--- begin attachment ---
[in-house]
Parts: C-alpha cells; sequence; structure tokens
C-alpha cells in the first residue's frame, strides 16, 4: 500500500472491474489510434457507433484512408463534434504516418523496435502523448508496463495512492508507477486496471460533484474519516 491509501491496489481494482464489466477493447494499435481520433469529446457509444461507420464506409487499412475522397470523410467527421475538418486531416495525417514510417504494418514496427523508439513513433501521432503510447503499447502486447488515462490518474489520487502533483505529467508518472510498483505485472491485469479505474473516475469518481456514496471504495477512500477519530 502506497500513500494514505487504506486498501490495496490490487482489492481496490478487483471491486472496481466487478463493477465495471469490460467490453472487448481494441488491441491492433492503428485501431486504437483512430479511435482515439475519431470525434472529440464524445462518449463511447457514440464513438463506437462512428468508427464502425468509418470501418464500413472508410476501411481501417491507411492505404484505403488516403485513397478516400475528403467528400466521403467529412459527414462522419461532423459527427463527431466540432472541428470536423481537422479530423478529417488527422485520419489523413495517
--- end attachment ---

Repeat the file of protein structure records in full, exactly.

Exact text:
[in-house]
Parts: C-alpha cells; sequence; structure tokens
C-alpha cells in the first residue's frame, strides 16, 4: 500500500472491474489510434457507433484512408463534434504516418523496435502523448508496463495512492508507477486496471460533484474519516 491509501491496489481494482464489466477493447494499435481520433469529446457509444461507420464506409487499412475522397470523410467527421475538418486531416495525417514510417504494418514496427523508439513513433501521432503510447503499447502486447488515462490518474489520487502533483505529467508518472510498483505485472491485469479505474473516475469518481456514496471504495477512500477519530 502506497500513500494514505487504506486498501490495496490490487482489492481496490478487483471491486472496481466487478463493477465495471469490460467490453472487448481494441488491441491492433492503428485501431486504437483512430479511435482515439475519431470525434472529440464524445462518449463511447457514440464513438463506437462512428468508427464502425468509418470501418464500413472508410476501411481501417491507411492505404484505403488516403485513397478516400475528403467528400466521403467529412459527414462522419461532423459527427463527431466540432472541428470536423481537422479530423478529417488527422485520419489523413495517